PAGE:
Address to the class
Rabbi Stephen S. Wise
Music .Normal Ladies Chorus
Presentation of diplomat
Pres. E. D. Ressler
The class of 19031s particularly
fortunate in the selection of its
speaker. Rabbi Wise is one of tho
rising young men of America, al
ready a lender among thinkers and
writers, aod certainly one of the
foremost platlorm orators on tho
The complete roll of the class
shows how widely the state is rep
resented at this school:
James William Allen, North
Yamhill; Hannah Beatrice Ander
son. Ilillsboro; Sara Frances Bates,
Gaston; Orrin Durward Byersi
Moomouth; Clara Belle Carpenter,
Union; Edward Samuel Evenden,
Gopher; Erma Hall, Monmouth;
Adelia Lucretia Harrison, Lutgens;
Crystal Laughlin, North Yamhill;
Winfield Willis LeMasters, Mon
mouth; Stella Leah Marple, Pen
dleton; Annie May Overhottzer,
Tigardville; Mary Cleveland Petre,
Arlington; Estelle Margaret Rob
bins, Salem; Edna Robnett, Craw-
fordsville; Alta Agnes Schneider,
Eugene; Robena Jenettie Smith,
Corvallis; Mary Anne Wetherbee,
Eugene; Martha Cordelia Wheal
don, The Dalles; Squire Whitman,
Monmouth; Retina Elizabeth Wilt,
Newberg; William Gregory Ziegler,
The class officers are: President,
Miss Robbins; vice president, Miss
Hall; secretary, Miss Wetherbee;
treasurer, Miss Schneider. The .
class co, lor is old rose;, the motto,
"Winds and Waves Favor the
Twelve members of this class
have had considerable experience
as teachers and a number of them
already hold life diplomas or stata
certificates. Several have been
elected to good positions in graded
schools, while all practically wiil
have their choice of location if'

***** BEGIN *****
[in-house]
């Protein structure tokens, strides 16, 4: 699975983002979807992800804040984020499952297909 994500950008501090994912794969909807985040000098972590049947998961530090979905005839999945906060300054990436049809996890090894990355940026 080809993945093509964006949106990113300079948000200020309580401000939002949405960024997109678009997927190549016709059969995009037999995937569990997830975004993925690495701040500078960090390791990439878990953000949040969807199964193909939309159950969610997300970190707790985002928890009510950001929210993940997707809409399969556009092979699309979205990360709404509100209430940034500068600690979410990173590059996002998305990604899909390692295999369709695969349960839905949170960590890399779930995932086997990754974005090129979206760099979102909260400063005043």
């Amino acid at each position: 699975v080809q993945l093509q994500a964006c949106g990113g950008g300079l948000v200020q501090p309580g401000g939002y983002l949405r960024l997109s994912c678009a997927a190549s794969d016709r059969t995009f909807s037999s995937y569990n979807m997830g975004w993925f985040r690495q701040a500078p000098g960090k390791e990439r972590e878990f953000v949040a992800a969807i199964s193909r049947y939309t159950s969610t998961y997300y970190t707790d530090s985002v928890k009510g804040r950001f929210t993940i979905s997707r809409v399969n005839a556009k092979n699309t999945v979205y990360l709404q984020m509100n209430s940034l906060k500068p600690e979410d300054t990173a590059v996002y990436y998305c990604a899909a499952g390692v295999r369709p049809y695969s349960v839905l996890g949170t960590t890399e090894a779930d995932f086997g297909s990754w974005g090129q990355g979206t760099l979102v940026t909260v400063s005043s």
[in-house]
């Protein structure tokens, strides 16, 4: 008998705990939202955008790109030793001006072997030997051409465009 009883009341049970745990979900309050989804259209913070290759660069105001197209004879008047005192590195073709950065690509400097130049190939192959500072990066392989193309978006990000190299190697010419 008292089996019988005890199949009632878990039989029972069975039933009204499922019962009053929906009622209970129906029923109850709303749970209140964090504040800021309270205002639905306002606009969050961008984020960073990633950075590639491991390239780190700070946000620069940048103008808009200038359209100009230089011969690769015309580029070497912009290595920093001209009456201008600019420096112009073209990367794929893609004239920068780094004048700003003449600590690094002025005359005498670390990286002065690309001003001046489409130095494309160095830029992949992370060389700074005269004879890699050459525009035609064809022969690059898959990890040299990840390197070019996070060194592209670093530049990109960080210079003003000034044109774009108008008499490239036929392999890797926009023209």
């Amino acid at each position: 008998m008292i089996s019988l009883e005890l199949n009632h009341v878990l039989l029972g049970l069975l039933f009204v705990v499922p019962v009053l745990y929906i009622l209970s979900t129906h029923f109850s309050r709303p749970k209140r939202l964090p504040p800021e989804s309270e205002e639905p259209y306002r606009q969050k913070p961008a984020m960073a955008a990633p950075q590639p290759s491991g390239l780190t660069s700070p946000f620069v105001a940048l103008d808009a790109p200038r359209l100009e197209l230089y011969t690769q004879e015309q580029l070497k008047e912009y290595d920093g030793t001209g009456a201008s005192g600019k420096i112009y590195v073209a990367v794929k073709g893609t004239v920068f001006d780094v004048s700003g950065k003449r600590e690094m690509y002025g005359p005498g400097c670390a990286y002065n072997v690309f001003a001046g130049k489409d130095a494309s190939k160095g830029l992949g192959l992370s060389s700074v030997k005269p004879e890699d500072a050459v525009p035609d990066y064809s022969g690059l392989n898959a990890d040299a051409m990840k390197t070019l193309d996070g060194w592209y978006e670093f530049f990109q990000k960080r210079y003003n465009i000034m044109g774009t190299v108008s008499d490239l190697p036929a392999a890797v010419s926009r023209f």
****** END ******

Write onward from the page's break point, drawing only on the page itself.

they are not in too great a hurry
to sign contracts. Last summer"
t'e demand for teachers in some of
the best paying schools was far in
excess of the supply, many places
at $50 to $ 60 a month going beg
ging. All in all the present graduating
class compares most favorably irt -.
ability and prospects for success as
teachers, and loyalty to the school
with the best classes
history of the school.
in the past
Spent Sunday at Highland.
A party of Parker's best repre
sentatives went to Highland Sun
day to attend Childrens' Day ex
ercises. The day was warm, but
with a good supply of umbrellas in
use all succeeded in keeping cool
and ' comfortable, arriving there
The house was beautifully dec
orated with flowers, evergreens and
suitable mottoes for the occasion.
An interesting program was well
rendered which reflects much
credit on the children as well as
those in charge. Those songs and
recitations are sweet to our ears.
We will always cherish Childrens'
Day. May God bless and keep
each one of them.
Y. A. Gray was in Salem Tuesday.